This is going to be my last Ask Ariely column. I wrote my first column in June 2012, so for a bit more than 10 years, I have been fielding questions about a wide range of personal and social issues. It was always exciting for me to get a new question and reflect on what social science could say about it—not only in terms of supplying an answer, but even more, in terms of the perspective it could offer in thinking about the underlying concerns.
I answered many of the questions in these pages, but I answered even more privately, whether because the questions were very personal or idiosyncratic, or simply because I had limited space. Regardless of the response format, I was aware of the trust readers placed in me and felt tremendous responsibility to give it my best.
One of the most memorable questions I answered privately was from a woman who was recently diagnosed with brain cancer. She was about to embark on a long course of treatment, the first of which was non-invasive, and she asked me what I thought was the best way to share the news with her kids. Should she tell them all at once what she was facing, or should she give them more digestible bits of information over time—say, telling them that she was going in for a treatment for a discrete problem with her brain, but not yet identifying it as cancer—thereby acclimating them slowly to the bigger picture?
She adapted this question from my research on removing bandages from burn patients. I had concluded that, contrary to the intuitions of many nurses, it was better to remove bandages slowly, causing less acute pain over a longer period, rather than quickly, causing more intense pain that ended faster. Her analogy to her own predicament was intriguing, but sharing bad news with loved ones is very different from taking off bandages. I did not have a scientific basis to give her an answer, but since she reached out to me, I felt that I owed her all the help I could provide.
I called a few palliative physician friends but found that this question was surprisingly little studied in their field. Then I spoke with the questioner, and she added one more dimension to an already complex problem: Withholding information from her kids, she felt, could ultimately undermine their trust in her. Thinking about her question from the perspective of trust completely changed the story, and now I had some advice to give her, because social scientists know a lot about how easy it is to break trust and how difficult to rebuild it. With this in mind, we arrived at the conclusion that she should be up front with her children and tell them everything. She updated me a few months later: She was managing well, and she was satisfied with her sharing strategy.
The questions I answered publicly have been less complex and even funny, at least to me. Among them were: Why do we fail to stick to our budgets? Is it better to study a language a little bit every day or in longer sessions on the weekends? How can we act against our biases and increase diversity in hiring? What’s the best way to cover up an employment gap on a résumé? Why should or shouldn’t we support the arts? Who should we invite for a laser-tag party? What is the best way to work up the motivation to work out? Should we keep playing the lottery? What is the point of writing thank-you notes for gifts? How might we get kids to eat fruits and vegetables?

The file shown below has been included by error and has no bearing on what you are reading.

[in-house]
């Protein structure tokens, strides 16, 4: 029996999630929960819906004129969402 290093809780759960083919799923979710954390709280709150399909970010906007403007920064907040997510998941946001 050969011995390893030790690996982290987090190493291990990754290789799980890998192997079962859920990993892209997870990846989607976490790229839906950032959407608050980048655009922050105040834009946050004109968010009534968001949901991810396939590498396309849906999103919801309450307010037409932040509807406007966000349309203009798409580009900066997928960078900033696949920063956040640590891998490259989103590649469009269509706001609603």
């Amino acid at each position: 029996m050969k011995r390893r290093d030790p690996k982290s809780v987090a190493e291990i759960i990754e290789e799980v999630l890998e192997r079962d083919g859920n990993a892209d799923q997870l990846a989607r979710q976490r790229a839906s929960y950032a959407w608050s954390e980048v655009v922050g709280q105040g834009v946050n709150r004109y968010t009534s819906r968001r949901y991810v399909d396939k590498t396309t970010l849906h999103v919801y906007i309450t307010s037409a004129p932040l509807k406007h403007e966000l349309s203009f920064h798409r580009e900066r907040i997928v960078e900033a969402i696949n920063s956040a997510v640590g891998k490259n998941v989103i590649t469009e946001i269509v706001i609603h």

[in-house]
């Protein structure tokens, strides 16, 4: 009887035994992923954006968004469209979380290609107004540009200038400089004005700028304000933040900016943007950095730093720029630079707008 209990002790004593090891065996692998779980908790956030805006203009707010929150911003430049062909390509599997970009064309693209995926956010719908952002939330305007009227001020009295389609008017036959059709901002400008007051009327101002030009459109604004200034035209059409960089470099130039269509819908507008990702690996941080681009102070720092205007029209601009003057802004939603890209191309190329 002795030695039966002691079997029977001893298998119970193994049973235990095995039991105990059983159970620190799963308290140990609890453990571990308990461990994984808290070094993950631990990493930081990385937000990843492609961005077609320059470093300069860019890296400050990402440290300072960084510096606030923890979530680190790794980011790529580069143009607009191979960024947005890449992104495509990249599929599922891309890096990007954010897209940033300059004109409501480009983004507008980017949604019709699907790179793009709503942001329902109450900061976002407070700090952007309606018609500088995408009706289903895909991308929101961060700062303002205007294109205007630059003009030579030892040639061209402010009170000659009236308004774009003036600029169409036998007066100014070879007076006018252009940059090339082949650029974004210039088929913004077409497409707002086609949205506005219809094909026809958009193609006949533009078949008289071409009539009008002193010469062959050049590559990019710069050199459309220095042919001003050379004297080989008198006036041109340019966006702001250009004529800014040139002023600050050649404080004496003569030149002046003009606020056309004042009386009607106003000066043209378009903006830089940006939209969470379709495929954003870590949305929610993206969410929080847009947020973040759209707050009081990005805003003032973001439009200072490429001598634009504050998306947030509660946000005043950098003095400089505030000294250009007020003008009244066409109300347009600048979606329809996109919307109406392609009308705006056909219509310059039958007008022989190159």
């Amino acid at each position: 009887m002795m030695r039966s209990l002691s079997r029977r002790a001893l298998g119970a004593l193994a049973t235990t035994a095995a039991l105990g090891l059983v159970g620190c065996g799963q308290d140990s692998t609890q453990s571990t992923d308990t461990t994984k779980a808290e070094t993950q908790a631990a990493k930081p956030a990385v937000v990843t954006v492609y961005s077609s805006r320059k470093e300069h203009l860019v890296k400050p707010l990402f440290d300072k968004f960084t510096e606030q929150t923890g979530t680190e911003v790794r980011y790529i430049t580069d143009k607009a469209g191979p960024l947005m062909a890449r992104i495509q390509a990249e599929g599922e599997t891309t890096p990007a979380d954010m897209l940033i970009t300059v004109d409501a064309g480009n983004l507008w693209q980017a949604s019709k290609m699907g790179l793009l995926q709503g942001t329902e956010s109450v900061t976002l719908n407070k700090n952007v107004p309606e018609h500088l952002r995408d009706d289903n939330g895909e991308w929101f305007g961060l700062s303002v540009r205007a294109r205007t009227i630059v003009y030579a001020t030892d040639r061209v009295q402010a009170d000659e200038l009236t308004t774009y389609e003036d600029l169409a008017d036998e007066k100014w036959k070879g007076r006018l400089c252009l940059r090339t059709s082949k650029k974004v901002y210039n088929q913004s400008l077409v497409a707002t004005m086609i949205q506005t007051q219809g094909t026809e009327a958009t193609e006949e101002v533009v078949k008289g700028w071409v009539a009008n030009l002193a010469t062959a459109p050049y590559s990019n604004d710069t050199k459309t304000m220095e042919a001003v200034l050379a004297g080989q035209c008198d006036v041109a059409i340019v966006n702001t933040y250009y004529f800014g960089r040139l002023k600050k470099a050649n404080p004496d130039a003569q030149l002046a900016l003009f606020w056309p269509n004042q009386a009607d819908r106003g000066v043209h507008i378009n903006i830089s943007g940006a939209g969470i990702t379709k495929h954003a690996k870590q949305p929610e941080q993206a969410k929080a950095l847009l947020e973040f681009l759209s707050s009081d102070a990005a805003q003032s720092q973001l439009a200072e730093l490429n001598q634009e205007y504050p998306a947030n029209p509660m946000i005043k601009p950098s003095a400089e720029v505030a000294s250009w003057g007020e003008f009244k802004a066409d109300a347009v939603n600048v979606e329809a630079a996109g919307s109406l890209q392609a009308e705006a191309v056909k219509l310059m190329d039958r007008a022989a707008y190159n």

In answering these and many other questions, I tried to show how basic principles from social science can shed light on everyday personal questions, and at the same time, to share my excitement for studying the odd behaviors we hold in common.
Ten years on, it seems to me that we have come a long way in understanding the usefulness of social science as we seek to improve many aspects of our personal lives, from health to sleep and road safety, from picking up after our dogs to improving our romantic and work relationships, and in many, many other respects.
At the same time, our society now confronts some big, important, collective problems. We haven’t yet made up our minds as to how we will treat our planet, confront fake news, cope with a post-Covid workforce or mitigate the effects of inequality, hatred and political fragmentation. Here, too, social science can help us understand and move forward, and figuring out how is my plan for the next chapter of my life.
With this I want to give a big thank you to my editors throughout these 10 years. And mostly I want to thank you, my readers. I hope you enjoyed the column at least 10% as much as I enjoyed writing it.
Looking forward to the next chapter.
See the original article in the Wall Street Journal here.